World Population Day: should we celebrate or mourn?

World Population Day: should we celebrate or mourn?

According to the United Nations, Earth’s population is set to reach 8 billion by 2023 but we have only one planet to share between us. With increasing world population, we face many challenges: food and water shortages, available spaces to live, increased pollution, transportation, infrastructure problems and much more. As a data scientist, I thought it would be useful to look at factors which support our celebration (or mourning) of World Population Day.

OVERALL POPULATION CHANGE

World population growth 2010-2015

Population growth 2010-2015

The above map shows population changes in 2010-2015. Contrary to popular belief that growing population is a concern for only the developing countries, the data indicates that the population increases in almost every country around the globe. Nevertheless, there are a few factors which allow us to understand the change in overall global population.

Let’s take a closer look at them.

COUNTRIES WHERE PEOPLE LIVE THE LONGEST

Life Expectancy

The life expectancy map indicates that the place of your birth has a significant impact on how long you will likely live. This difference could be up to 20 or even 30 years. However, the map shows pretty much what you’d expect: developing nations have a lower life expectancy than the developed countries. For this reason, even small distances can have a big impact on how long you might live. This can be nicely illustrated with Papua New Guinea (63 years) as an example. If you are born a little further West (Indonesia (69 years)), your life expectancy can increase a bit. Yet, if you are born a little further South (Australia (83 years)) – your life expectancy increases a lot.

CONTRACEPTION AND CHANGES IN THE WORLD POPULATION

Usage of modern contraception

Usage of modern contraception

The map of contraception usage tells a similar story. It seems like the developing world’s use of modern contraceptive methods is a long way behind the world average. Furthermore, it looks like there’s a correlation between population growth and the usage of modern contraceptive methods. In countries, where contraception prevalence is high, population increases slowly. Countries which have the poorest access to contraception seem to be among the ones with the fastest population growth.

Another interesting observation from the map above – China has an impressively high prevalence of modern contraception, despite having the second largest population.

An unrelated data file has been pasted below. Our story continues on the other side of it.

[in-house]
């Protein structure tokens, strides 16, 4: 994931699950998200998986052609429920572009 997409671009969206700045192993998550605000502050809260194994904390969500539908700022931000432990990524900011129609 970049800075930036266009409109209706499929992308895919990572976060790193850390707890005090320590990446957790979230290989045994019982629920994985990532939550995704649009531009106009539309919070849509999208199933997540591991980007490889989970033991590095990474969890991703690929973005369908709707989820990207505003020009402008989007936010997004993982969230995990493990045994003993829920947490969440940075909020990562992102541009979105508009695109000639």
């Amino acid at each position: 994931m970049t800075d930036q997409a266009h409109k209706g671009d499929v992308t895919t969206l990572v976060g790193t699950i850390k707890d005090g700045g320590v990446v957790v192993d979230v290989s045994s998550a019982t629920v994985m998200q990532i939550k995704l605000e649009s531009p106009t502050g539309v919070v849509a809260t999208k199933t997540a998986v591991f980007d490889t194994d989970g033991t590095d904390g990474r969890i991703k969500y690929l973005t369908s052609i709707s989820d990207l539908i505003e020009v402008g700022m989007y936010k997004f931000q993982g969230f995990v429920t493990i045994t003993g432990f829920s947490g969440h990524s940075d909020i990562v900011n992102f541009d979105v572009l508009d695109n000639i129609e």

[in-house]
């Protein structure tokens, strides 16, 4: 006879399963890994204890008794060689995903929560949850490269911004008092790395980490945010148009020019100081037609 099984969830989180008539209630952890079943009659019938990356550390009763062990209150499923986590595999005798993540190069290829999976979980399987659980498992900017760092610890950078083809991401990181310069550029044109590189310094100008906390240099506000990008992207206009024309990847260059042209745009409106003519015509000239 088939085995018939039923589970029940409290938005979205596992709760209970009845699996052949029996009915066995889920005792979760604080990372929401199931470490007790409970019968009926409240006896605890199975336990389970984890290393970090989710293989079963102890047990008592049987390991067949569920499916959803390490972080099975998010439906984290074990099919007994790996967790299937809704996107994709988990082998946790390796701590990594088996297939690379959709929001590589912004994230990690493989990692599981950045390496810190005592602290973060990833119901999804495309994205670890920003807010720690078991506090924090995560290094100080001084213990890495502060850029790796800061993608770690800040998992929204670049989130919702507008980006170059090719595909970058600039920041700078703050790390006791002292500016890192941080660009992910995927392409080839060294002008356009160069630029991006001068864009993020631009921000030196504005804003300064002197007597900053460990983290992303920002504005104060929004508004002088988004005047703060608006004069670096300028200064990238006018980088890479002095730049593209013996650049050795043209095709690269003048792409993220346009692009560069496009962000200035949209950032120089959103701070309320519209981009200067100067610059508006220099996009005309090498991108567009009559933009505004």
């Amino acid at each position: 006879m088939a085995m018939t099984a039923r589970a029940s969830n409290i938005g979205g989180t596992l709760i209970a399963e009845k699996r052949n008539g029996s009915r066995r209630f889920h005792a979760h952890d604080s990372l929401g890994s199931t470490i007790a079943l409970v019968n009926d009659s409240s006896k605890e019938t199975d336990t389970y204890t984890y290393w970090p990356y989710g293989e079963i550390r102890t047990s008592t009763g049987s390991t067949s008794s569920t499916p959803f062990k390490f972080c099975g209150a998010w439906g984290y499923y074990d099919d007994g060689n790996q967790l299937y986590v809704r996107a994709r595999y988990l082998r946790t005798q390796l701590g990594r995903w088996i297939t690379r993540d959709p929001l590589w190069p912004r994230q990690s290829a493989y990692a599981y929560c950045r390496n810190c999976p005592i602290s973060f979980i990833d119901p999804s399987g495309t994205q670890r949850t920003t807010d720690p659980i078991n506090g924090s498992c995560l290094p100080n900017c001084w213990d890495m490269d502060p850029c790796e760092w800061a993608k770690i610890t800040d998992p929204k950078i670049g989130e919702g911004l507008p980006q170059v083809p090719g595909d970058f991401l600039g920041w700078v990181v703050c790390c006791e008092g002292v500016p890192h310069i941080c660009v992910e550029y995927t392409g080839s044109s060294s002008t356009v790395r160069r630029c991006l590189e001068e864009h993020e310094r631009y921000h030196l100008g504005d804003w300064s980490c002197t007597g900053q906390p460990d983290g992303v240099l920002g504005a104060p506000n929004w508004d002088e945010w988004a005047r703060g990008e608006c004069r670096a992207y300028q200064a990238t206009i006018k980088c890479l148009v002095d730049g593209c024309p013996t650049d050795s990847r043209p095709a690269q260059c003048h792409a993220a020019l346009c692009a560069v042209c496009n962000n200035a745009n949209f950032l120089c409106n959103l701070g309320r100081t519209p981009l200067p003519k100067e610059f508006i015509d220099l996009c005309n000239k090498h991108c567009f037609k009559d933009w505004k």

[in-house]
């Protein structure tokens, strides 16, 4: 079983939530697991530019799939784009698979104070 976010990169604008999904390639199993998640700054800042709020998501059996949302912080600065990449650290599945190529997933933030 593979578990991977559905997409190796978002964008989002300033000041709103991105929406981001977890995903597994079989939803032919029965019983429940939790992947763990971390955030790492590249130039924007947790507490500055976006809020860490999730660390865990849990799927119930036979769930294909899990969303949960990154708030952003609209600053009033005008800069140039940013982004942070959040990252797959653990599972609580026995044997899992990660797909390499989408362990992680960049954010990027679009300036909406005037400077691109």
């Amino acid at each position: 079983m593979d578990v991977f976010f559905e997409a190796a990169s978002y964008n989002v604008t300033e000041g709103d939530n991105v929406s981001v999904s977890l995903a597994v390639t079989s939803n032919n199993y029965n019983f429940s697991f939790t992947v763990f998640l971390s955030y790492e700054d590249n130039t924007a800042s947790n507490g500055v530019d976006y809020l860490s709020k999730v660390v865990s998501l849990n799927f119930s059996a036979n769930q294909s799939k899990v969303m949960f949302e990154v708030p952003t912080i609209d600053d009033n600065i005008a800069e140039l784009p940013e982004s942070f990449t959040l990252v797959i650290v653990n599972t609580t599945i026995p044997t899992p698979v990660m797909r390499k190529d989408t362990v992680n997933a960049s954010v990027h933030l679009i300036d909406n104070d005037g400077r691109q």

CHILDREN MORTALITY: STILL A PROBLEM IN MOST DEVELOPING COUNTRIES

World population: Children (under 5) mortality rate

Children (under 5) mortality rate

There are a lot of countries on this map where data is missing. This is because child mortality is less of a concern in the developed world. However, this map is more troubling than the rest. There are countries with a child mortality rate higher than 10%. Unfortunately, this means that in some countries, such as Somali or Nigeria, one in ten children will die before the age of five.

WHAT IS THE FUTURE GOING TO BRING?

World population in 2100

Prediction of how population is going to look in 2100

As you can see from the map, Nigeria is projected to grow the most (with an expected increase of over half a billion in population!), making it the third most populous country behind India and China. Additionally, China is predicted to remain the second most populous country, despite its declining population, being overtaken by India.

To conclude, it should be said the overall global population is going to increase. For this reason, we, as socially responsible human beings, should pay more attention to how we consume global resources. Only our self-consciousness will allow future generations to enjoy life on the planet Earth to its full potential.

2 Comments

  1. Avatar

    Fascinating stuff, and I had no idea that Nigeria was on course for such a population explosion.

    Reply
    • Avatar

      I thought it was surprising too. If you check out its population pyramid you’ll see it’s an incredibly young country that’s ready to grow.

      Reply

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